by Carrie C. Causey
YOUNGSVILLE — Harold Willamson Sr. said he knows hospital costs are increasing, but he tries not to let them bother him.
“The hospital bills are rolling in, and that’s a fact of life that the hospital has to be paid for, but you can’t put a price on your son,” he said. Williamson’s son is currently hospitalized with severe burns.
But luckily community members have been trying to help ease at least part of that burden. On June 1, concerned residents will host a chicken barbecue plate sale at Luddy Park in Youngsville beginning at noon.
Just before Christmas, on Dec. 14, Harold Williamson Jr., 27, was cooking hamburger on the stove when it flared up. Williamson, who is blind, attempted to throw the pan out the front door, tripped, and caught fire himself as well as setting fire to his Youngsville home.
“He has third degree burns on 70 percent of his body,” his father said. “He’s been at the UNC Burn Center in a medically induced coma since then. They say it would be too painful for him to be awake.”
Until last week, Harold Williamson Sr. and his wife, Brenda, have been making the 91-mile roundtrip trek from their home after work to visit their son each day, except Sunday.
“She finds peace working during the day and goes to the hospital at night,” he said of Brenda, who works in the medical profession at an office in Youngsville. Williamson said it was becoming too much for her, so now they only go every other day.
He’s a fighter
Harold is a Franklinton High School graduate. He began to lose his eyesight in 2003 and it deteriorated to the point that he is now completely blind. He went to the Governor Morehead School for the Blind for two years to learn more independent living.
“He won’t accept that he is blind or handicapped,” Williamson said.
His father describes Harold as a “happy individual who loves life.”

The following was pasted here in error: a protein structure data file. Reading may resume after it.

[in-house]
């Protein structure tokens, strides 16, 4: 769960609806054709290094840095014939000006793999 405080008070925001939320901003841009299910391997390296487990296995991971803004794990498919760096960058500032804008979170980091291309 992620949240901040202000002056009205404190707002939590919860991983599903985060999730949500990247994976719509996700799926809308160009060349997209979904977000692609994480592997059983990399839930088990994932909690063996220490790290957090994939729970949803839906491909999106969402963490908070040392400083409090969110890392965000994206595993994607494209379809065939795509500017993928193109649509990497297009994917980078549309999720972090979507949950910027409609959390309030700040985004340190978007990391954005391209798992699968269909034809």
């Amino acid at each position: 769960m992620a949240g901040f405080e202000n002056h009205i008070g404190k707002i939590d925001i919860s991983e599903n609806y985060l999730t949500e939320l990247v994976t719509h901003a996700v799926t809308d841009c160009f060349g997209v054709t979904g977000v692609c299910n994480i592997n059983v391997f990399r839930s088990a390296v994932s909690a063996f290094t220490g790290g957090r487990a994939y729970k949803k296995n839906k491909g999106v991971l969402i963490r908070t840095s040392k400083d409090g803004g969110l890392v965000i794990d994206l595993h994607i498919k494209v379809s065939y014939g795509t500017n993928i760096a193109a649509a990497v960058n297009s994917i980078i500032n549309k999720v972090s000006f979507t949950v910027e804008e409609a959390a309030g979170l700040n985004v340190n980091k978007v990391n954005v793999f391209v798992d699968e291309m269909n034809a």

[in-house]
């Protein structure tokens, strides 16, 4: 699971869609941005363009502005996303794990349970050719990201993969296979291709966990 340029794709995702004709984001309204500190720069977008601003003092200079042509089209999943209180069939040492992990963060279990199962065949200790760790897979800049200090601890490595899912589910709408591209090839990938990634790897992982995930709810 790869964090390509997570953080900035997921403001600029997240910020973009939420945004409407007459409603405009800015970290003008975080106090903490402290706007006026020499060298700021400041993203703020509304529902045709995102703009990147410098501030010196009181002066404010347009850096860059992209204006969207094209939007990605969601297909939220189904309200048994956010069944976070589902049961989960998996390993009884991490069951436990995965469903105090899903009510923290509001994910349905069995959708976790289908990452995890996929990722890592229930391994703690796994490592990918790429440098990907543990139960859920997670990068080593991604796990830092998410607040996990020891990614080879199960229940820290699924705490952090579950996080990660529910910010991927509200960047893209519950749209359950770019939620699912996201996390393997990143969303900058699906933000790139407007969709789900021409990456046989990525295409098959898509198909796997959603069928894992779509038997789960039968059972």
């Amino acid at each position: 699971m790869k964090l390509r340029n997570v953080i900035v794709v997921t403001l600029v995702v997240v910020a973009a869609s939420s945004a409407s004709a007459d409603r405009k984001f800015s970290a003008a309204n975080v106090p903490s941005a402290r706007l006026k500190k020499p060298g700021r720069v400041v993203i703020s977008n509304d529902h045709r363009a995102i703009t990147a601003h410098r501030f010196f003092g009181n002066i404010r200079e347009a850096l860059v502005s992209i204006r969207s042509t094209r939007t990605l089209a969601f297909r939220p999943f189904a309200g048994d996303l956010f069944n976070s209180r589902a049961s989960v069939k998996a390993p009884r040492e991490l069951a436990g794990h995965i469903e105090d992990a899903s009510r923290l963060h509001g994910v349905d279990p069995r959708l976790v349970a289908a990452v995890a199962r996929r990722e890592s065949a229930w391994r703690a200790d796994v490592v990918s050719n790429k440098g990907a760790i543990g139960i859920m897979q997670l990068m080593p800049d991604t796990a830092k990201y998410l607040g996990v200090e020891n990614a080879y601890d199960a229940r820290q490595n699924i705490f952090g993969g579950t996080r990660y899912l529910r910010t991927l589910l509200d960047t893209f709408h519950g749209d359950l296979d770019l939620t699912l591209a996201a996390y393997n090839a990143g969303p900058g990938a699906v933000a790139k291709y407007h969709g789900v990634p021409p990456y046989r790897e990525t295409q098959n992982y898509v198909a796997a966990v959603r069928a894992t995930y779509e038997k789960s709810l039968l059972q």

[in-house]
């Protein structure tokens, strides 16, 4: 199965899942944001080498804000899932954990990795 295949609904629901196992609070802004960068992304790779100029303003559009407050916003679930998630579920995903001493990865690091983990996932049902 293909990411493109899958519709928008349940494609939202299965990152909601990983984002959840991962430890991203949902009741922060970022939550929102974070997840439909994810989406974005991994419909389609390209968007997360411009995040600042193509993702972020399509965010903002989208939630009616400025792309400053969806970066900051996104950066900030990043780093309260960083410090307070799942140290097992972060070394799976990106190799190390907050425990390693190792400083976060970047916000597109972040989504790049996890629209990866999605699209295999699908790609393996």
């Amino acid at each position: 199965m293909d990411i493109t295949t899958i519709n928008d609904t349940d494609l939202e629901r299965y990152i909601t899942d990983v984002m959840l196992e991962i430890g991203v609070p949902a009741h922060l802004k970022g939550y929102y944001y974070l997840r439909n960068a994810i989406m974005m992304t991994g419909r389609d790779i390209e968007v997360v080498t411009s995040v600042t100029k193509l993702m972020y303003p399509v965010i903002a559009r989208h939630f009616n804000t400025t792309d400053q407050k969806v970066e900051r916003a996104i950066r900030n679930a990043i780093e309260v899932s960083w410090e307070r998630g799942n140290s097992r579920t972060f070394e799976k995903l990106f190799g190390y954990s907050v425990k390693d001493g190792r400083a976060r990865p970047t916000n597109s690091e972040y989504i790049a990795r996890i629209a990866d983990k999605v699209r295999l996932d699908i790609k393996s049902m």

“I have VHS tapes of him and his brother when they were small and he was the happiest kid you ever saw in your life,” Williamson said.
He prefers his independence, opting not for a wheelchair at places, but rather “tries to walk behind with both hands on your shoulders.”
He can read a little Braille, but prefers to use technological advancements on his computer and phone for things like going through restaurant menus to pick out food before he gets there.
Pray for a miracle
No one has been able to talk with Harold since the accident. Harold’s 25-year-old brother, who serves in the Navy, has been keeping a journal to make sure Harold doesn’t feel like he’s missed anything once he pulls through.
Just before Christmas, Williamson said Harold’s brother also went on his computer and found a list of the gifts that Harold had purchased and dispersed them out accordingly.
“We bought gifts, but it wasn’t the same,” Williamson said of the holiday. “It happened, but it didn’t.”
They also brought cookies to the medical staff at the hospital — a relationship which has grown during the last five months.
“We’ve developed a good rapport with the staff and doctors at the UNC Burn Center. They give us support,” Williamson said.
And so have the residents in Franklin County and elsewhere, including donations from California, Virginia, and Georgia.
“The community has been great,” Williamson said. “Churches have donated money, gas money. Churches and individuals have prepared food and brought it to the house. It’s overwhelming.”
When people ask if there is anything they can do, Williamson tells them to pray.
“I’ve seen the doctors holding their head down or are not satisfied with his progress,” Willaimson said. “But I’m very religious and believe in the power of God.”
He prefers people not go to the hospital because there is nothing to see and it increases potential for infection. None of the three skin graph surgeries have worked and Harold’s had pneumonia. Last week, he was put on dialyses because his kidneys are failing.
“But he’s still holding on. He’s still fighting.”
“The community support has been overwhelming,” Williamson continued. “If I ever go on shows like The Price is Right and they tell me to say hello to people, I could do a complete show of just people I want to say ‘hey’ to and ‘thank you.’”
“To the residents of Franklin County, I ask that you pray for him, and I thank you in advance for your prayers.”
William Mitchell and his wife, Melanie, host a fundraiser to help burn victim Harold Williamson Jr., who has been in a coma since December.
A chicken plate barbecue fundraiser will take place June 1, beginning at noon in Luddy Park in Youngsville.
Donations can also be made to the Coastal Federal Credit Union in Wakefield.